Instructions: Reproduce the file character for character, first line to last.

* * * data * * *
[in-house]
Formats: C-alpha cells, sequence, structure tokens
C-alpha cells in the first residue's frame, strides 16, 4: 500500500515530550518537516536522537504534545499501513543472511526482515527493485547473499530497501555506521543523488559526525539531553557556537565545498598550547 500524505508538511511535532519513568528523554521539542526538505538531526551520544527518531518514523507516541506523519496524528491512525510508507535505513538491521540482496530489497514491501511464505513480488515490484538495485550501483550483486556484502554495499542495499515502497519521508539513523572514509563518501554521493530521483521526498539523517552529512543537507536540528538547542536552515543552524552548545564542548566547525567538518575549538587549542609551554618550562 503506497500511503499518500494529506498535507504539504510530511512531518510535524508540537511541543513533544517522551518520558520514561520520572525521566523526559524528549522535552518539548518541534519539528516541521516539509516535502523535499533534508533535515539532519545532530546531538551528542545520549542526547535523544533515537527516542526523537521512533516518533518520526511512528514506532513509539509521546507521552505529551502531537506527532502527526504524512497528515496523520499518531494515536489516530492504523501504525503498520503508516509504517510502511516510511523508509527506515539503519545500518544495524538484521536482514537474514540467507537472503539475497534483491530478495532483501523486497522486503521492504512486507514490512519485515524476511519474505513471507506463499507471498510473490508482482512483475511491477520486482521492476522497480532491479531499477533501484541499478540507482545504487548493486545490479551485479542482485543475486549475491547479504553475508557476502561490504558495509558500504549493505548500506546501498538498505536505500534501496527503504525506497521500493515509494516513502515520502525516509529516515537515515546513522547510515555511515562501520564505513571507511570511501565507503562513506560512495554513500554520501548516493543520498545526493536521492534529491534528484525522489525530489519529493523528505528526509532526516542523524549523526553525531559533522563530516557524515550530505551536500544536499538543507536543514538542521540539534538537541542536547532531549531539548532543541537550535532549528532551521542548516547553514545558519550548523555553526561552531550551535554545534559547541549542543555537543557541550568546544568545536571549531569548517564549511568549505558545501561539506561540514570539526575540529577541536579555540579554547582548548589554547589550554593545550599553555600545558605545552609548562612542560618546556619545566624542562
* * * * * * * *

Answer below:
[in-house]
Formats: C-alpha cells, sequence, structure tokens
C-alpha cells in the first residue's frame, strides 16, 4: 500500500515530550518537516536522537504534545499501513543472511526482515527493485547473499530497501555506521543523488559526525539531553557556537565545498598550547 500524505508538511511535532519513568528523554521539542526538505538531526551520544527518531518514523507516541506523519496524528491512525510508507535505513538491521540482496530489497514491501511464505513480488515490484538495485550501483550483486556484502554495499542495499515502497519521508539513523572514509563518501554521493530521483521526498539523517552529512543537507536540528538547542536552515543552524552548545564542548566547525567538518575549538587549542609551554618550562 503506497500511503499518500494529506498535507504539504510530511512531518510535524508540537511541543513533544517522551518520558520514561520520572525521566523526559524528549522535552518539548518541534519539528516541521516539509516535502523535499533534508533535515539532519545532530546531538551528542545520549542526547535523544533515537527516542526523537521512533516518533518520526511512528514506532513509539509521546507521552505529551502531537506527532502527526504524512497528515496523520499518531494515536489516530492504523501504525503498520503508516509504517510502511516510511523508509527506515539503519545500518544495524538484521536482514537474514540467507537472503539475497534483491530478495532483501523486497522486503521492504512486507514490512519485515524476511519474505513471507506463499507471498510473490508482482512483475511491477520486482521492476522497480532491479531499477533501484541499478540507482545504487548493486545490479551485479542482485543475486549475491547479504553475508557476502561490504558495509558500504549493505548500506546501498538498505536505500534501496527503504525506497521500493515509494516513502515520502525516509529516515537515515546513522547510515555511515562501520564505513571507511570511501565507503562513506560512495554513500554520501548516493543520498545526493536521492534529491534528484525522489525530489519529493523528505528526509532526516542523524549523526553525531559533522563530516557524515550530505551536500544536499538543507536543514538542521540539534538537541542536547532531549531539548532543541537550535532549528532551521542548516547553514545558519550548523555553526561552531550551535554545534559547541549542543555537543557541550568546544568545536571549531569548517564549511568549505558545501561539506561540514570539526575540529577541536579555540579554547582548548589554547589550554593545550599553555600545558605545552609548562612542560618546556619545566624542562